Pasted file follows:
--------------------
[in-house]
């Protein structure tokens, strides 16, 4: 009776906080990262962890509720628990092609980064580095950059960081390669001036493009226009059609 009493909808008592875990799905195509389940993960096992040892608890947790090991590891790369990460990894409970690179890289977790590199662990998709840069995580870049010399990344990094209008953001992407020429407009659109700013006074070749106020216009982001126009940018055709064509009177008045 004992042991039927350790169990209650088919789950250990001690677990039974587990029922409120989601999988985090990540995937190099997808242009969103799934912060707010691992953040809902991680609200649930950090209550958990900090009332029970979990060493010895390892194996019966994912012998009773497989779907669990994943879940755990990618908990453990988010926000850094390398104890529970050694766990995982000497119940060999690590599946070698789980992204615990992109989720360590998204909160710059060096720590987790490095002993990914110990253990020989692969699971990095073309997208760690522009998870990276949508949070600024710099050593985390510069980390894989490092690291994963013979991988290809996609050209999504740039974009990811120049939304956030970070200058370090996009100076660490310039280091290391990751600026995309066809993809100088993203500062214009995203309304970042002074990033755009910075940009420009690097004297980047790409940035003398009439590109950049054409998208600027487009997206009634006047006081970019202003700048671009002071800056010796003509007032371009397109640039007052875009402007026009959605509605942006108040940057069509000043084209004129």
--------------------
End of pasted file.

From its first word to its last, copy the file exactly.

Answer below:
[in-house]
């Protein structure tokens, strides 16, 4: 009776906080990262962890509720628990092609980064580095950059960081390669001036493009226009059609 009493909808008592875990799905195509389940993960096992040892608890947790090991590891790369990460990894409970690179890289977790590199662990998709840069995580870049010399990344990094209008953001992407020429407009659109700013006074070749106020216009982001126009940018055709064509009177008045 004992042991039927350790169990209650088919789950250990001690677990039974587990029922409120989601999988985090990540995937190099997808242009969103799934912060707010691992953040809902991680609200649930950090209550958990900090009332029970979990060493010895390892194996019966994912012998009773497989779907669990994943879940755990990618908990453990988010926000850094390398104890529970050694766990995982000497119940060999690590599946070698789980992204615990992109989720360590998204909160710059060096720590987790490095002993990914110990253990020989692969699971990095073309997208760690522009998870990276949508949070600024710099050593985390510069980390894989490092690291994963013979991988290809996609050209999504740039974009990811120049939304956030970070200058370090996009100076660490310039280091290391990751600026995309066809993809100088993203500062214009995203309304970042002074990033755009910075940009420009690097004297980047790409940035003398009439590109950049054409998208600027487009997206009634006047006081970019202003700048671009002071800056010796003509007032371009397109640039007052875009402007026009959605509605942006108040940057069509000043084209004129």